By Troy Stangarone
When scholars and historians look back on the Seoul G-20, it is likely to be seen as a brief interregnum between crises rather than the first post-crisis summit that many world leaders had hoped it would be at the time. Since the Seoul Summit last November, the world has faced growing concerns of a return to recession and a second financial crisis focused in the Euro zone area.
The Seoul Summit was a turning point for the G-20. Much of the work that had been done to address the financial crisis was formally endorsed at the Seoul Summit. World leaders adopted new capital requirements to make the financial system more robust under Basel III and endorsed work by the Financial Stability Board to address systemically important financial institutions.
Since some of the key highlights of the Seoul Summit consisted of formally endorsing ongoing work from earlier G-20 summits, the key for considering the Seoul summit’s success a year later rests with the new issues that Korea added to the agenda and how they meet ongoing global challenges. For the Seoul Summit Korea added three items to the agenda – financial safety nets, the Seoul Development Consensus, and the Business Summit.
Of Seoul’s contribution to the G-20, the push for the introduction of financial safety nets looks the most prescient should the world fall into a second financial crisis. Work on this issue led to the endorsement of enhancements to the IMF’s Flexible Credit Line (FCL), specifically the introduction of the multi-country FLC for when many countries are exposed to a common shock. Leaders also backed the introduction of a Precautionary Credit Line (PCL) at the IMF. The PCL was designed to make precautionary liquidity available to countries with sound fundamentals and policies, but moderate market vulnerabilities. The Cannes Summit saw the addition of Precautionary and Liquidity Line to further enhance the IMF’s flexibility in providing liquidity, while the issue of enhancing the global financial safety net is set to stay on the G-20 agenda as Mexico takes over the leadership in 2012.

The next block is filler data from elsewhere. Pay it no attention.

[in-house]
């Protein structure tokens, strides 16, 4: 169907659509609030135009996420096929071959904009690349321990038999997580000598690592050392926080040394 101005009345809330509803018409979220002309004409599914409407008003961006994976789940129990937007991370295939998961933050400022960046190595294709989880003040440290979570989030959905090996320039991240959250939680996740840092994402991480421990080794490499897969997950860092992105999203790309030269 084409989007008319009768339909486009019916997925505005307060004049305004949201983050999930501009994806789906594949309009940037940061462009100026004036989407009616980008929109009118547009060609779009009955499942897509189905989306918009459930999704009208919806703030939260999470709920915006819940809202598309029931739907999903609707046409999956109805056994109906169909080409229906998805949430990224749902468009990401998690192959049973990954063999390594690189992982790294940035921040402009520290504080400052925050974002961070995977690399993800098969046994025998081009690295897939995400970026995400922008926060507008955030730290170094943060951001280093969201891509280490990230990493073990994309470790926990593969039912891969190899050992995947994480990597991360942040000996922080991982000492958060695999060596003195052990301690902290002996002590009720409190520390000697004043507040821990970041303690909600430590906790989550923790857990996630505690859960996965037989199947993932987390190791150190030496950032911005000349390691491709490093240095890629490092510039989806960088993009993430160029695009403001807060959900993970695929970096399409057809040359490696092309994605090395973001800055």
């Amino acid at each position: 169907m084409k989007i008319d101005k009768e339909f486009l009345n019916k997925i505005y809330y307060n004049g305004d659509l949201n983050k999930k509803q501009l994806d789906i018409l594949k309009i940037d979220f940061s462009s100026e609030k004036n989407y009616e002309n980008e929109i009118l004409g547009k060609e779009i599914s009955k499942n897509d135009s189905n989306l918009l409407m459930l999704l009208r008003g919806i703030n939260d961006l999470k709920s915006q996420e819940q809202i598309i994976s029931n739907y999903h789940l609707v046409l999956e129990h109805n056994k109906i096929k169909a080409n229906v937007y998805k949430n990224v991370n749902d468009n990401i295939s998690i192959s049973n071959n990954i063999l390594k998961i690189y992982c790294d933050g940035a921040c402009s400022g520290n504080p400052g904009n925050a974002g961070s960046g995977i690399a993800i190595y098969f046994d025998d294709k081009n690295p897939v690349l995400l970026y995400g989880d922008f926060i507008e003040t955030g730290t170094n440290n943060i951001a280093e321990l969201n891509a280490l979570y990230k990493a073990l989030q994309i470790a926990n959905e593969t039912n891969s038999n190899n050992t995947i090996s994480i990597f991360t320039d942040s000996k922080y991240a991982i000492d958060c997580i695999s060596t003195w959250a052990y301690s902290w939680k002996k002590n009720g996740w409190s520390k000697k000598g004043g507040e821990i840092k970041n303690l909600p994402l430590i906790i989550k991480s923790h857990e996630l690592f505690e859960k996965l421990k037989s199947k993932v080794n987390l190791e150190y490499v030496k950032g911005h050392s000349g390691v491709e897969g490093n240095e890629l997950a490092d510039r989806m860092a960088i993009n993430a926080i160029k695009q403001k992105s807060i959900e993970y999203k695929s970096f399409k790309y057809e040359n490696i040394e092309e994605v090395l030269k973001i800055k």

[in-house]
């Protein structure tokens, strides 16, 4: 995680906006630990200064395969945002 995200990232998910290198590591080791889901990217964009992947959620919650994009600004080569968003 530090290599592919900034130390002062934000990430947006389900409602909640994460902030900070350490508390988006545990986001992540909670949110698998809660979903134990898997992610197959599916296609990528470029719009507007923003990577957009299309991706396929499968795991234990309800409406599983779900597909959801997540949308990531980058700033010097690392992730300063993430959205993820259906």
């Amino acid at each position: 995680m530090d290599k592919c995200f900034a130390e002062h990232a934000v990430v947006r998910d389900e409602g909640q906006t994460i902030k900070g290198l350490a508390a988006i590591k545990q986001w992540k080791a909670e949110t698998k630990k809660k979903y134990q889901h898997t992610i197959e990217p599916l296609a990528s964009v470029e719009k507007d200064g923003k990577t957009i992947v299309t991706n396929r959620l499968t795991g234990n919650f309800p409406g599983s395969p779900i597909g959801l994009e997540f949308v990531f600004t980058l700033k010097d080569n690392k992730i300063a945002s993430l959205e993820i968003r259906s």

The issue of the Seoul Development Consensus is more complex. The development agenda remained on the G-20 agenda, but took a backseat to the European sovereign debt crisis which consumed the talks in Cannes. Leaders reaffirmed their support for the Seoul Development Consensus, but also acknowledged that G-20 officials did not meet on this issue until September of this year. While the G-20 did announce some additional measures on development, the most progress seemed to be made on efforts to address food security and high volatility in food prices. To this end, the G-20 adopted the Action Plan on Food Price Volatility and Agriculture, which will address agricultural productivity and take steps to address the volatility in food prices.
The last contribution to the G-20 is the Business Summit, or B-20. The gathering of world business leaders takes place in conjunction with the G-20 summit to help provide world leaders with the prospective of business on the issues they face. While likely a worthwhile endeavor, this is perhaps the one contribution to the G-20 by Seoul that has to date shown the least progress, but also looks set to continue.
In light of the significant economic uncertainty that has taken place in Europe since the Seoul G-20, its achievements have held up quite well. In fact, if the world does experience another financial crisis in the near future, its efforts to push for financial safety nets will have made a significant contribution to the global economy. However, the area with the most promise for Seoul to leave a lasting impression on the G-20 is in the area of development. Strong, sustainable global growth is dependent upon helping the world’s developing nations meet their potential, and properly addressed the development agenda could play a significant part in this process. While the need to focus on the sovereign debt crisis is understandable, if Mexico and the G-20 pick up the development agenda to provide aid to Africa or assistance to the transitioning economies of the Arab Spring, this could be Seoul’s true G-20 legacy.
Troy Stangarone is the Senior Director of Congressional Affairs and Trade for the Korea Economic Institute. The views expressed here are his own.
Photo from Korea.net